UC San Diego researchers participate in zero gravity flight to understand ability, disability in space
In a weightless, microgravity environment like space, what do ability and disability look like? How can someone with partial sight or impaired mobility navigate in a confined space like the space station? As scientists and innovators continue to push the boundaries of spaceflight and the possibility of human life on other planets, how can we build space infrastructure that is inclusive of all humans?
The Mission: AstroAccess project aims to answer these questions, starting with a historic parabolic flight that took off from Long Beach on Oct. 17, 2021. A group of 12 disabled scientists, veterans, students, athletes and artists launched into a zero-gravity environment as a first step toward understanding what is needed to make space inclusive for all.
“The whole point of this project is to demonstrate that people with disabilities are able to fly safely into space,” said Dr. Erik Viirre, director of The Arthur C. Clarke Center for Human Imagination at the University of California San Diego, and a neurologist at UC San Diego Health. Viirre served as medical and flight operations lead for the AstroAccess flight, ensuring a safe environment for all 12 AstroAccess Ambassadors and their partners on board. "What we're working on in this initial flight are demonstrations of a variety of different tasks that our Ambassadors will have to carry out, including navigating up, down, left and right; clear communication; and being able to move to a set location."
In addition to Viirre, aerospace engineering student Brenda Williamson, the former president of the UC San Diego chapter of the American Institute of Aeronautics and Astronautics (AIAA), served as head of the logistics committee in preparation for the flight.
The AstroAccess project is led by a group of scientists, engineers, and social workers with a common goal: inclusive space exploration. In the United States, 26% of the population has a disability, yet people with disabilities make up only 8.4% of the country’s employed scientists and engineers. AstroAccess wants to make STEM, and space, accessible to this large portion of the population.
To get a better idea of what is needed for more inclusive space travel, AstroAccess plans to conduct a series of follow-on parabolic flights after this inaugural launch. On these flights, conducted by the Zero Gravity Corporation (Zero-G), a plane equipped with a special padded section flies up to an altitude of around 32,000 feet and then begins a rapid descent at about 4 miles per second. This quick descent creates a free fall, or microgravity, weightless effect lasting roughly 30 seconds. Afterwards, the plane climbs back up to a stable altitude, and repeats the process again. On the Oct. 17 flight, the process was repeated roughly 15 times.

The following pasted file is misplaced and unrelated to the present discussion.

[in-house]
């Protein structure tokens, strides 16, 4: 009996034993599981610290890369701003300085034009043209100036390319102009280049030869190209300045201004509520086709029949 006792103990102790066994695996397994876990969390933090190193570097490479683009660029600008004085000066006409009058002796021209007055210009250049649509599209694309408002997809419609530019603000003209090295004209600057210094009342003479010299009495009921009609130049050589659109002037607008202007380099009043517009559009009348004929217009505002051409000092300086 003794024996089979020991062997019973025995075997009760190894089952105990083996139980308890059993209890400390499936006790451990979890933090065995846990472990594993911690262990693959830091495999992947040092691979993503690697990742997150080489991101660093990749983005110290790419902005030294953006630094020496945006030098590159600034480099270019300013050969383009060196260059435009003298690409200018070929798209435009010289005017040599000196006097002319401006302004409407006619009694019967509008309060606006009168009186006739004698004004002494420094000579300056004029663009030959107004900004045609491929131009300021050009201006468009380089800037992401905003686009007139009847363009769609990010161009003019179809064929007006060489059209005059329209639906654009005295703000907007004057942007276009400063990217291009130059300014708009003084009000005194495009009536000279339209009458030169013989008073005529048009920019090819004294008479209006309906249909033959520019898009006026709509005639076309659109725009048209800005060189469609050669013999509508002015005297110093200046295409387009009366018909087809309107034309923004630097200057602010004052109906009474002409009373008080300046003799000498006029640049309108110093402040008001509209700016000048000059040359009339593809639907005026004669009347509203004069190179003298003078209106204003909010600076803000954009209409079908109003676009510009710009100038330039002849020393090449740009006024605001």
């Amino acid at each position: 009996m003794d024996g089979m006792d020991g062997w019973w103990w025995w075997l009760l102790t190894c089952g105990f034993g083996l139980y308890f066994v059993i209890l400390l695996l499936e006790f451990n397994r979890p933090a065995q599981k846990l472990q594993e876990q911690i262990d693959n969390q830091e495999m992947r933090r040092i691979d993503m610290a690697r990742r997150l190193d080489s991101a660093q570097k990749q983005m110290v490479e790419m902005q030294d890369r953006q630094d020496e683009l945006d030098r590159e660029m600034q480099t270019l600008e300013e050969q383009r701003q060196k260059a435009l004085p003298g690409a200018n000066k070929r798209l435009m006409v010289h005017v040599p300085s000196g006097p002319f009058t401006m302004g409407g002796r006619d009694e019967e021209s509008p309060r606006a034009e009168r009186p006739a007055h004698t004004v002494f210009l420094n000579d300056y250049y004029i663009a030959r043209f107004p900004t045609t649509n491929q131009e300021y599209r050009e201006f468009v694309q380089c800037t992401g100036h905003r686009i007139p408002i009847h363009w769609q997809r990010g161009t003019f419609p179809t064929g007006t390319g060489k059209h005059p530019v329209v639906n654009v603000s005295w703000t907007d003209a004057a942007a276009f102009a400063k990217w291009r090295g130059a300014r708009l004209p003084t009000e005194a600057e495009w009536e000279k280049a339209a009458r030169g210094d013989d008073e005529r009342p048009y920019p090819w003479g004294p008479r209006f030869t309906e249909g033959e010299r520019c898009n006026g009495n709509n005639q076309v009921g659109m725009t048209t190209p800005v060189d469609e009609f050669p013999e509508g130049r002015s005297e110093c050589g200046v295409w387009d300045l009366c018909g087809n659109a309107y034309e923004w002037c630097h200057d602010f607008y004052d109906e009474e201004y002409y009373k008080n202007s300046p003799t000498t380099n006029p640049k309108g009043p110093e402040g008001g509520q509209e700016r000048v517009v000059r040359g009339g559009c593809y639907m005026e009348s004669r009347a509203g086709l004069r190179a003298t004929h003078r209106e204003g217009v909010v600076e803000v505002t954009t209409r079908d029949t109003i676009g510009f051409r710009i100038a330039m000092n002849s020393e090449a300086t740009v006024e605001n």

The 12 AstroAccess Ambassadors selected for this first microgravity flight included four blind or low-vision Ambassadors; two deaf or hard-of-hearing Ambassadors; and six Ambassadors with mobility disabilities, all carrying out a variety of tasks and challenges in the weightless environment. One of the challenges was seeing whether all crew members could perform basic safety and operational tasks, like navigating to oxygen masks. The crew also tested a procedure to see whether sound beacons can be used for blind members to orient themselves, and the effectiveness of haptic devices in communicating commands. They’re also investigating how American Sign Language will be impacted by microgravity.
When it comes to the physiology of microgravity and understanding how the human body is affected, Viirre has a wealth of information and experience. This wasn’t his first flight with Zero-G; Viirre was also the chief medical officer in charge of Stephen Hawking’s microgravity flight in 2007, and has served as CMO on several gravity-free flights for people with disabilities since. The Arthur C. Clarke Center for Human Imagination at UC San Diego is an official sponsor of the AstroAccess program.
“We still have lots of things to learn about traveling in space,” he said. “Our destiny really is out there.”
Williamson, an aerospace engineering student at UC San Diego, has been involved with the project for months now, working to ensure the October launch went off without a hitch.
“As the lead of logistics, I manage all of the nitpicky details we need to know for our five-day trip in Long Beach, including transportation, food, catering, ASL interpreters and company tours,” Williamson said. “We’re doing quite a bit these few days and it’s my job to make sure we make that all happen.”
As former president of the AIAA chapter at UC San Diego, Williamson was responsible for hosting events with guest speakers, organizing club trips, and planning events to help prepare students for graduate school or industry jobs. She believes that this helped her prepare for her role with AstroAccess. For her, contributing to AstroAccess’ goal is also personal.
“My whole career goal is to make the average person able to go to outer space, where you don’t have to be a crazy trained astronaut with impeccable physical abilities and health to visit outer space,” she said. “I grew up on Star Trek, so the idea of exploration is really important to me.”
Williamson and Viirre are enabling a path for more Tritons to join the storied history of UC San Diego alumni in space. UC San Diego is home to a number of astronaut alumni and faculty members, including Sally Ride, former professor of physics at UC San Diego and the first American woman in space; current NASA astronauts Megan McArthur and Jessica Meir, alumnae of the Scripps Institution of Oceanography; and Kate Rubins, a biology alumna of UC San Diego.